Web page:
I’m wished well and sent on my way by smiling football fans. Their team has won three-nil. A small slit in the sky reveals a short pause in the rain, however, it proves to be just a hiatus between downpours. By the time I board the train back to Cardiff, Port Talbot is fast disappearing into a gloomy gloam. Here’s hoping the sun is shining in more ways than one tomorrow.

Under the M4 motorway, Port Talbot. Photograph © Colin McPherson, 2016, all rights reserved.

Under the M4 motorway, Port Talbot. Photograph © Colin McPherson, 2016, all rights reserved.

Advertising food, Port Talbot. Photograph © Colin McPherson, 2016, all rights reserved.

Advertising food, Port Talbot. Photograph © Colin McPherson, 2016, all rights reserved.

Window display, Port Talbot. Photograph © Colin McPherson, 2016, all rights reserved.

Window display, Port Talbot. Photograph © Colin McPherson, 2016, all rights reserved.

Woman with umbrella, Port Talbot. Photograph © Colin McPherson, 2016, all rights reserved.

Woman with umbrella, Port Talbot. Photograph © Colin McPherson, 2016, all rights reserved.

View across Port Talbot. Photograph © Colin McPherson, 2016, all rights reserved.

View across Port Talbot. Photograph © Colin McPherson, 2016, all rights reserved.

Hen party, Port Talbot. Photograph © Colin McPherson, 2016, all rights reserved.

Hen party, Port Talbot. Photograph © Colin McPherson, 2016, all rights reserved.

Back lane, Port Talbot. Photograph © Colin McPherson, 2016, all rights reserved.

Back lane, Port Talbot. Photograph © Colin McPherson, 2016, all rights reserved.

The steelworks at Port Talbot. Photograph © Colin McPherson, 2016, all rights reserved.

The steelworks at Port Talbot. Photograph © Colin McPherson, 2016, all rights reserved.

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The Fall and Rise of Ravenscraig

During 2014, I spent time revisiting Ravenscraig, the location of the iconic steelworks in Lanarkshire, which was controversially shut down by the then Conservative government in 1992.

Four years after its closure I returned on commission for the Independent newspaper and photographed the destruction of the cooling towers and gas holders (above) in a series of controlled explosions one summer Sunday afternoon.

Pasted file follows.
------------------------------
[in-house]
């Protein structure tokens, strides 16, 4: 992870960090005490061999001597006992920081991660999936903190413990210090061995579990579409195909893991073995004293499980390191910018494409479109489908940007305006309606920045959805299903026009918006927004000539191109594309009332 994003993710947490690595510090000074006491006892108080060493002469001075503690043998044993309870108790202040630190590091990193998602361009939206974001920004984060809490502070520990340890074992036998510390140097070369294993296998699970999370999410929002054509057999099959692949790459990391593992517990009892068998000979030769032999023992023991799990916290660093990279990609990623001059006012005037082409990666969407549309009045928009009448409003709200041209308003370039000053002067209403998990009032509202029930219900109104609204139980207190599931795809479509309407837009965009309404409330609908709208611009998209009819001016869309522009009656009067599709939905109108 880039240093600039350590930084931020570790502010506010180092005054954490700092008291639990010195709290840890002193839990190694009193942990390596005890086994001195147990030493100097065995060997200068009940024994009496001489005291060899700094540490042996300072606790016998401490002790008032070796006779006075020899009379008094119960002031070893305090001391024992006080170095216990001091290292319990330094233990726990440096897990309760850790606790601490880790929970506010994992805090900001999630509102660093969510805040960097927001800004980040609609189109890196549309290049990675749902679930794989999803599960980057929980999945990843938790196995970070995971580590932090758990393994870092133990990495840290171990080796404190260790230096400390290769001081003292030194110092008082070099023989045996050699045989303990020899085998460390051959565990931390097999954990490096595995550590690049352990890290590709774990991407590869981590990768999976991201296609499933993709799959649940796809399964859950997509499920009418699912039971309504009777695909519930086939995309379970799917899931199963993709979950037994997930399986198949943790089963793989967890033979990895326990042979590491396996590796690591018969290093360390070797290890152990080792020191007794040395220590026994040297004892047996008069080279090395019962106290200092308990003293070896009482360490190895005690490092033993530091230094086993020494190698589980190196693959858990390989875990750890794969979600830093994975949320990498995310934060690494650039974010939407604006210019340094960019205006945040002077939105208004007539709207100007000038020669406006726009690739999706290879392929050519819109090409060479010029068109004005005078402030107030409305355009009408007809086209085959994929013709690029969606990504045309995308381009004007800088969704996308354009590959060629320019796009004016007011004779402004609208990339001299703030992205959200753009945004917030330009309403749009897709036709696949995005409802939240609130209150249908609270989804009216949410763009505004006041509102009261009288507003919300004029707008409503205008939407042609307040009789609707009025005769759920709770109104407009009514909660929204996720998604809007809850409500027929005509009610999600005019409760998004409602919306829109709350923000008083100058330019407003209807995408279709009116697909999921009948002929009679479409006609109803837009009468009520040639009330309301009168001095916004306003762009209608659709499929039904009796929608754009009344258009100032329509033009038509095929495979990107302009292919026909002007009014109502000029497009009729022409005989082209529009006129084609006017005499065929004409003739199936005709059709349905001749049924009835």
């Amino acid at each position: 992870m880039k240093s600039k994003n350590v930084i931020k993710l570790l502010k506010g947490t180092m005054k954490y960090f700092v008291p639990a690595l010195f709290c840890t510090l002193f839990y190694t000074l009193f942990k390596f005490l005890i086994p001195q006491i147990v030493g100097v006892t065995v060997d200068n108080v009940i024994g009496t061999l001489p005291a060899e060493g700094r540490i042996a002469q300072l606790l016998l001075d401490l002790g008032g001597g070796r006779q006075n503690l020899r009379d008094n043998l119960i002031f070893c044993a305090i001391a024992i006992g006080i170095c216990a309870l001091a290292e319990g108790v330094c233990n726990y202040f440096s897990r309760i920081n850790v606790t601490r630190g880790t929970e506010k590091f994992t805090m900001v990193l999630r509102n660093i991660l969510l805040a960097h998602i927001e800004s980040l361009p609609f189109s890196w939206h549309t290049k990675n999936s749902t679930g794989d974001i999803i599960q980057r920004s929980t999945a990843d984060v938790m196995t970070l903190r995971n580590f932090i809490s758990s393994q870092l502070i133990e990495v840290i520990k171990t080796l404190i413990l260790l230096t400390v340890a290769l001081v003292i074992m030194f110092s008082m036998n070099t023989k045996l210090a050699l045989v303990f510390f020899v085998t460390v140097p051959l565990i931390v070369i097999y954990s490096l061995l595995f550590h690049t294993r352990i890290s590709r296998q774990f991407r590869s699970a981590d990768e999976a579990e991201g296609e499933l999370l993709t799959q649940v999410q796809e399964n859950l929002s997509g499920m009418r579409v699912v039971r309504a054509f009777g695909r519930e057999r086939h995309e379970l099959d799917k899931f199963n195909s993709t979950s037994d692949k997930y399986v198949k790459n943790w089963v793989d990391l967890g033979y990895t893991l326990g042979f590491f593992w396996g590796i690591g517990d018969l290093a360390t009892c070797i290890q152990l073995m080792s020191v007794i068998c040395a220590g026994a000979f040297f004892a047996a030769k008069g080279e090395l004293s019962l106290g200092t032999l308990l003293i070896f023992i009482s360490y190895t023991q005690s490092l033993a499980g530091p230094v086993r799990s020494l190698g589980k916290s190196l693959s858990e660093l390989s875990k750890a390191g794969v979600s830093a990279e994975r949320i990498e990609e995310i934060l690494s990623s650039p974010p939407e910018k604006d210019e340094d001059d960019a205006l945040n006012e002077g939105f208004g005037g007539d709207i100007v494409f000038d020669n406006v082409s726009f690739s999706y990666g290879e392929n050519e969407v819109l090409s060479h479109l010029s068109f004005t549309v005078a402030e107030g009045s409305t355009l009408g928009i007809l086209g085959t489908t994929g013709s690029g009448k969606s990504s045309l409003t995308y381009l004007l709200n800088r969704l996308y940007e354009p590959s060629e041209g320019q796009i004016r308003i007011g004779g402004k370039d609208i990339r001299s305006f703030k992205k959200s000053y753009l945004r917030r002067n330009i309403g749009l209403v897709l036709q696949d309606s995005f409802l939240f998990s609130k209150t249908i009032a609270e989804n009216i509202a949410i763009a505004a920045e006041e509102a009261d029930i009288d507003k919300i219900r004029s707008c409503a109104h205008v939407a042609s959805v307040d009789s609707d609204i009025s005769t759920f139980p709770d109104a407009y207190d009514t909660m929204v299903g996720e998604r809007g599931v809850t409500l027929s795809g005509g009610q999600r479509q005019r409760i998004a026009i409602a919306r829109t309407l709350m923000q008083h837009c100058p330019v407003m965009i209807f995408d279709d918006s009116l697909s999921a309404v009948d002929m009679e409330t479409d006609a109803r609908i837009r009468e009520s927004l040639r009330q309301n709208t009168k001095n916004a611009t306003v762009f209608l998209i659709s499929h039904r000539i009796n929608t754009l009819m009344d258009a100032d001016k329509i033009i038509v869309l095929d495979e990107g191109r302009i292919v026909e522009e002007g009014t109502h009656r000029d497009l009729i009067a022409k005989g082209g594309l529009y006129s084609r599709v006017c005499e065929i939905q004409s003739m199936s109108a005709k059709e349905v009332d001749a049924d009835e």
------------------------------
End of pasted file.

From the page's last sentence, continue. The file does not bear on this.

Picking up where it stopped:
By the time I returned almost two decades later, grand redevelopment plans had come and gone, including an idea to build an entire new town on the site. In fact, in the wake of the financial crash of 2008, building projects had been small-scale and sporadic. By 2014 there was a new college, a shiny sports centre and a few houses peppering the largely derelict site which occupied the equivalent to 700 football pitches, or twice the size of Monaco.

In between was a burgeoning nature reserve, officially off-limits to humans, but what had become in fact a vast and informal recreational area. Plans continue to be made, but the charming topography of the place still reveals secrets of where Scotland’s industrial heart once beat.

I met and photographed people who had worked in the steelworks all those years ago, and those who are working, living and playing on the site now. History brought them together in one project.

The Fall and Rise of Ravenscraig, 2014

The Fall and Rise of Ravenscraig, 2014

The Fall and Rise of Ravenscraig, 2014

The project, entitled The Fall and Rise of Ravenscraig, was part of the artistic collaboration between Document Scotland and our Welsh photography colleagues A Fine Beginning. It was first exhibited at Street Level Photoworks in Glasgow in the autumn of 2014 as part of the Common Ground show, before moving on to Cardiff in February 2016, where it would be shown at the Millennium Centre.

The work was made possible due to the generous support of Creative Scotland and the University of St. Andrews Library’s special collections department.